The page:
Tag: Culture

In Her Own Words. In Her Own Art.

I met Tori Tinsley through Kamal Sinclair. Tori is a former participant of Kamal’s Entrepreneurship in the Arts seminar. When Kamal told me Tori’s story, I was so touched that I had to reach out to her. I asked her if she would write a little about her experience in the course. More importantly, I wanted her story to demonstrate that art is communication. It is how we have captured moments in this life. Brief. Beautiful. Moments.

This is Tori’s story…

Last year in March, my mother was diagnosed with fronto-temporal dementia (FTD), a progressive disease that shrinks the frontal temporal lobes of the brain and causes changes in personality, loss of memory, and eventually death. As my family and I struggled with this prognosis and looked ahead to what the future might bring, I continued to work in a highly stressful job as an art teacher at a residential treatment facility for youth with behavioral and emotional challenges. As my summer break approached, I spent hours online looking at summer programs, continuing education courses, and any other outlet I could find that would allow me to escape the anxiety, anger and fear that followed me day to day. While looking at Savannah College of Art’s continuing education courses, I saw a class for Arts and Entrepreneurship and signed up immediately. I had always been mad at myself for not taking a business course as an undergraduate painting major or as an art therapy graduate student. This class appeared to have enough sustenance to keep me busy over the break and might lead to the creation of a successful art business.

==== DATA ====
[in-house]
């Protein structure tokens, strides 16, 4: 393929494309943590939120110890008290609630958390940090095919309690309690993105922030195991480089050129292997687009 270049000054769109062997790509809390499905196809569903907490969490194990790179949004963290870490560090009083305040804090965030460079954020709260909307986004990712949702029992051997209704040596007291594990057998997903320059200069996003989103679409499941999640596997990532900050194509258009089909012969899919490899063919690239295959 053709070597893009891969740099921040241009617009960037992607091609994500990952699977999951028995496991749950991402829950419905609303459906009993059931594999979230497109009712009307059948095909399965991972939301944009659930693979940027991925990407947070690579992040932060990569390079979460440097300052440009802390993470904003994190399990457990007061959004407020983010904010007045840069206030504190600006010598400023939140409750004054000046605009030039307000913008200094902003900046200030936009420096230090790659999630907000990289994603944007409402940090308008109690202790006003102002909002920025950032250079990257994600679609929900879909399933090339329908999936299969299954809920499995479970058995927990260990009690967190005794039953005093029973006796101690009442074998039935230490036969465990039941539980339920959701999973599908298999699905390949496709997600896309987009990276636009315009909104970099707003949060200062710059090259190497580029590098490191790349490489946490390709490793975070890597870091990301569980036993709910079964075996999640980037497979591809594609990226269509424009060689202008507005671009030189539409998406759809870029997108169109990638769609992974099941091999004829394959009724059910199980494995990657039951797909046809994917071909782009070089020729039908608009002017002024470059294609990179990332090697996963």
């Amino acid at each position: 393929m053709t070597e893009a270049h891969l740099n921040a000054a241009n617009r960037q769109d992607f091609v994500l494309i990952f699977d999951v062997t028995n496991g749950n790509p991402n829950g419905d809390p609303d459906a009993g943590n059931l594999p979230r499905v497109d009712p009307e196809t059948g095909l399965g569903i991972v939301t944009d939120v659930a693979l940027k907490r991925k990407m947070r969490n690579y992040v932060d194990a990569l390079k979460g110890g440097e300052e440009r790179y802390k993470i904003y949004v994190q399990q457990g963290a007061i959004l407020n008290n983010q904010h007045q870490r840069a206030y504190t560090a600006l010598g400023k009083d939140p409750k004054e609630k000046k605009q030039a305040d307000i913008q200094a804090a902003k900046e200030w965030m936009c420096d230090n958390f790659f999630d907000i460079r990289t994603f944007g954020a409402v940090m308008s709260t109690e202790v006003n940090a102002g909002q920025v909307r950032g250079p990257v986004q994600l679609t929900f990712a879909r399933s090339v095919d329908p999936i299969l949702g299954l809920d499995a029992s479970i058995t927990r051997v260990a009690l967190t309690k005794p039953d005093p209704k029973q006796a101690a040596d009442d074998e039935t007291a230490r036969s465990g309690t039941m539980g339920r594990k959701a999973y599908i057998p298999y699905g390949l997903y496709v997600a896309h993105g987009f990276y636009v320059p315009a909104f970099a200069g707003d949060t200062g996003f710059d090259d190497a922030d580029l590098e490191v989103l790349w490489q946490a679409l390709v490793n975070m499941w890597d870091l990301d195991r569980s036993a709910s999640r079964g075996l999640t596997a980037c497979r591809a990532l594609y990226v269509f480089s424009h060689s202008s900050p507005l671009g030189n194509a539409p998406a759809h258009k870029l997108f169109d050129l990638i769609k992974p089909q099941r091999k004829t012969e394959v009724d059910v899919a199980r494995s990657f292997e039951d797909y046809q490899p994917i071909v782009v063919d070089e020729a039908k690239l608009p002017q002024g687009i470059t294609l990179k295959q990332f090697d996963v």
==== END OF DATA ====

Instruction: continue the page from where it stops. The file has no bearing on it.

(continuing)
After the first class, I realized how little I knew about the importance of focusing my intention and market research. I knew it was going to be a lot of work over the next 8 weeks, but I was excited to learn more and the class fed my need for a creative outlet. Kamal Sinclair, our gifted and inspiring instructor, led us step-by-step through each phase of business planning. Because she’s done it herself, Kamal understands how an arts-based business is created and run.